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Hotel Chelsea Landlord Ignored Court Order, Tenants Say

By Mathew Katz | April 8, 2013 1:42pm

CHELSEA — Fed up with what they call unlivable conditions in their building, residents at the Hotel Chelsea want to see their landlord held in contempt of court over an ongoing renovation there.

In a motion filed in housing court on April 3, dozens of tenants at the hotel claim that landlord Joseph Chetrit largely ignored a May 2012 court order to clean up the renovation, which tenants complained flooded their apartments with dust, mold and toxins and created dangerous conditions in the hotel.

"The violations of the consent order and stipulation accelerated and included failure to provide heat and hot water, plumes of hazardous dust, floods, collapsing ceilings and electrical work constituting a serious fire safety hazard," the papers said.

The alleged contempt culminated on March 21, when a contractor working on the renovation shut off the building's main gas line, leaving tenants without heat, hot water and cooking gas for days.

While heat was restored on March 25, the building still did not have cooking gas on Monday, and hot water was sporadic, according to the tenants' attorney, Janet Ray Kalson.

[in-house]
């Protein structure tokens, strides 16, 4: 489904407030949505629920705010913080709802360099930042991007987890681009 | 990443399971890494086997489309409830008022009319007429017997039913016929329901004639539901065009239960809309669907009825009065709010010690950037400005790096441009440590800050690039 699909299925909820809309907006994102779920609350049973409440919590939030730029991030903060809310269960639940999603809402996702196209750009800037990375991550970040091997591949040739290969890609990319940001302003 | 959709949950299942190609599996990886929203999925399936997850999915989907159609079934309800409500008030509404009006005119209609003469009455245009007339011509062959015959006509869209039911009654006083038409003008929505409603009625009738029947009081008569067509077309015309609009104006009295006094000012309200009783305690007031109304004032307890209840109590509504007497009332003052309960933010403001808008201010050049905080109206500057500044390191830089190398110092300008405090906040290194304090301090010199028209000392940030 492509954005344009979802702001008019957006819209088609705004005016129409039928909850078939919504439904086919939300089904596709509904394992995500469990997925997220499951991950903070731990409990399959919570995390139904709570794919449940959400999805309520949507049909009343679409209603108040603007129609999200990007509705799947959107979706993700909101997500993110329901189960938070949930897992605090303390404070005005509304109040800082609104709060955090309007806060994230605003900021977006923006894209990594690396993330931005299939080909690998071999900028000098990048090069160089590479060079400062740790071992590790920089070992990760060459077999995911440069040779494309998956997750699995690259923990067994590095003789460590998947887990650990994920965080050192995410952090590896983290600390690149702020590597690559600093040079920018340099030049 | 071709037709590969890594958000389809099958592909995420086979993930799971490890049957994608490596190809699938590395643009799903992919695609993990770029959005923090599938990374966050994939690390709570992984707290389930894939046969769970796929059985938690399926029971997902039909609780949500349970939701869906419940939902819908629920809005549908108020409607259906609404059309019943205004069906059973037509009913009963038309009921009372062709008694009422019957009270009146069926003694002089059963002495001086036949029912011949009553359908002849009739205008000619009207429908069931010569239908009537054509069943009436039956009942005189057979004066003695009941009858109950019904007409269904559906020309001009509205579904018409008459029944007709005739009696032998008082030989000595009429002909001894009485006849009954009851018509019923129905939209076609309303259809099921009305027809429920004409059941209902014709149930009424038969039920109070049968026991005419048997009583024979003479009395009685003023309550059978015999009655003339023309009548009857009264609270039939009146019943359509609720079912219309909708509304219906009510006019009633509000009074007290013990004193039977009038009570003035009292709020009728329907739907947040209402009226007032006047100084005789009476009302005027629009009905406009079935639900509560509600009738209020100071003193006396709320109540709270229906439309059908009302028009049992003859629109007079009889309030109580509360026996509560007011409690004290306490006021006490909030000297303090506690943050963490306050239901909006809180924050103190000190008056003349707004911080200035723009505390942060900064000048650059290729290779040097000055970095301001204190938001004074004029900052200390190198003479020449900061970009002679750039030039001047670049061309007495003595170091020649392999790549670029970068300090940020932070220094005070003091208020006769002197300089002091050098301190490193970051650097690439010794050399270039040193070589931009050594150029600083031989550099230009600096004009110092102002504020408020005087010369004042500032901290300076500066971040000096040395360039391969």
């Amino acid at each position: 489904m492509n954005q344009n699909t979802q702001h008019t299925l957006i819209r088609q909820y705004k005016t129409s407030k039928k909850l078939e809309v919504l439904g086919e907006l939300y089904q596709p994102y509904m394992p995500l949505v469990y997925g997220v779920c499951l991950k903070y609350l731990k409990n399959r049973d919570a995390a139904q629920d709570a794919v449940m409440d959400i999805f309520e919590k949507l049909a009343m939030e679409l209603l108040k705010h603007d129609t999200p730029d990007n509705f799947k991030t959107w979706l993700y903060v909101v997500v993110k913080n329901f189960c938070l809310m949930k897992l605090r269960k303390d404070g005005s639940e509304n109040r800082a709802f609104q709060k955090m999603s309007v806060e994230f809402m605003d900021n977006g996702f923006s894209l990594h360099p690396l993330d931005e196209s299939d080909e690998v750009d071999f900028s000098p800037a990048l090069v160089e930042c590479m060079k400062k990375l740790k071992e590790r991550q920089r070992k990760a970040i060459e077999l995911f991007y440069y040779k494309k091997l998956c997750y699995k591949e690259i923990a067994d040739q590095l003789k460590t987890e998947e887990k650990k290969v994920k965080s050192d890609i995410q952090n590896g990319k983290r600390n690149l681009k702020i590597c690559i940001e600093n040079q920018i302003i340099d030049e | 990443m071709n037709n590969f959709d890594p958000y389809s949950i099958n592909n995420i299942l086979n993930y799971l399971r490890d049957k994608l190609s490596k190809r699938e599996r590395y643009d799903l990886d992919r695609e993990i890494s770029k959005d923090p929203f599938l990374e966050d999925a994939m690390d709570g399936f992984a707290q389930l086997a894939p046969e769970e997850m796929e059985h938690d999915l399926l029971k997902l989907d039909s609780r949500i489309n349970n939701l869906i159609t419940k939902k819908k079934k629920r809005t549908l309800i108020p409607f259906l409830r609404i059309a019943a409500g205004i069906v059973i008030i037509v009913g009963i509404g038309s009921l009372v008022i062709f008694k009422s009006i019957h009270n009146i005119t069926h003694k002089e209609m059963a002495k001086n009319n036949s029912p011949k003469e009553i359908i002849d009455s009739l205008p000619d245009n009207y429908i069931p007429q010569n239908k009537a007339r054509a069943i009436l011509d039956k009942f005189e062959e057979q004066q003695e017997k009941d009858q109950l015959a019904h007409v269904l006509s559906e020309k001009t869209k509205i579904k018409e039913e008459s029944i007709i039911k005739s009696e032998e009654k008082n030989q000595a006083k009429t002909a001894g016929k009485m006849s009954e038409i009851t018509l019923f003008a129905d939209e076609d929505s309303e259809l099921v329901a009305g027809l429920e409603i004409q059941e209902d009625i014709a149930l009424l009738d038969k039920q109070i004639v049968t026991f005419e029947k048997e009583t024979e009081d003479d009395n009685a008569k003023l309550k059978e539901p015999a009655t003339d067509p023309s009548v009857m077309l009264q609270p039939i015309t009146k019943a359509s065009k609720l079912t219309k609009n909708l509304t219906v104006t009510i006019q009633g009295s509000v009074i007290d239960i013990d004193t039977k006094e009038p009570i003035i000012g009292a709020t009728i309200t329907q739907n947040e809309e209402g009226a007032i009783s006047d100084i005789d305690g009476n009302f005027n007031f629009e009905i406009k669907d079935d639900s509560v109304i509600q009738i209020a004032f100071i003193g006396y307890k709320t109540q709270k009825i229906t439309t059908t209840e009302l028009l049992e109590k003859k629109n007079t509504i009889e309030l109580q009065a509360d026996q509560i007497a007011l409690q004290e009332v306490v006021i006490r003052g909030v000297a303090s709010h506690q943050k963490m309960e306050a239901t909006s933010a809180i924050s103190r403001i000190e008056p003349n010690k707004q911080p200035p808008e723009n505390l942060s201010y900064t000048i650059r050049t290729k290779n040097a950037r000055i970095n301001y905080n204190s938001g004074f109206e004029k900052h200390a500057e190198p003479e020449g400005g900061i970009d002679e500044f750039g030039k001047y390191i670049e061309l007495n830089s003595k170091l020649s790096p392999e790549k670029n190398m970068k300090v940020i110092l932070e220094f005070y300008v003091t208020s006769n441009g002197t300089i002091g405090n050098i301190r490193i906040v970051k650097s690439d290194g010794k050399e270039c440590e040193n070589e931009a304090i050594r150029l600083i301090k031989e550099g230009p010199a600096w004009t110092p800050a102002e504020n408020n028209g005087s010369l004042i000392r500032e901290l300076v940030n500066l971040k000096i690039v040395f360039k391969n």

The Department of Buildings issued a full stop work order on the property after it lost gas, and on Monday it had 40 open DOB violations. After a March 22 inspection, the Department of Housing Preservation and Development issued 35 "immediately hazardous" violations, 99 "hazardous" violations and 18 "nonhazardous" violations.

A separate environmental inspection by Olmsted Environmental Services, commissioned by the Hotel Chelsea residents in January, found that there was up to 20 times more dust inside the building compared to the street immediately outside. The inspection also found huge amounts of gypsum dust and crystalline silica, which both irritate the lungs.

The motion asks the court to hold Chetrit in criminal and civic contempt, issuing a combination of jail time and fines, and even order him to pay for residents' food while they're unable to cook in their apartments.

Kalson said that Chetrit and his manager, Michael Butler, largely ignored the tenants complaints. Kalson included 45 emails sent by her firm to Chetrit documenting the alleged violations brought on by the renovation, few of which were fixed.

The Chetrits and Butler did not immediately respond to requests for comment. They are set to face off in court with the tenants on April 25.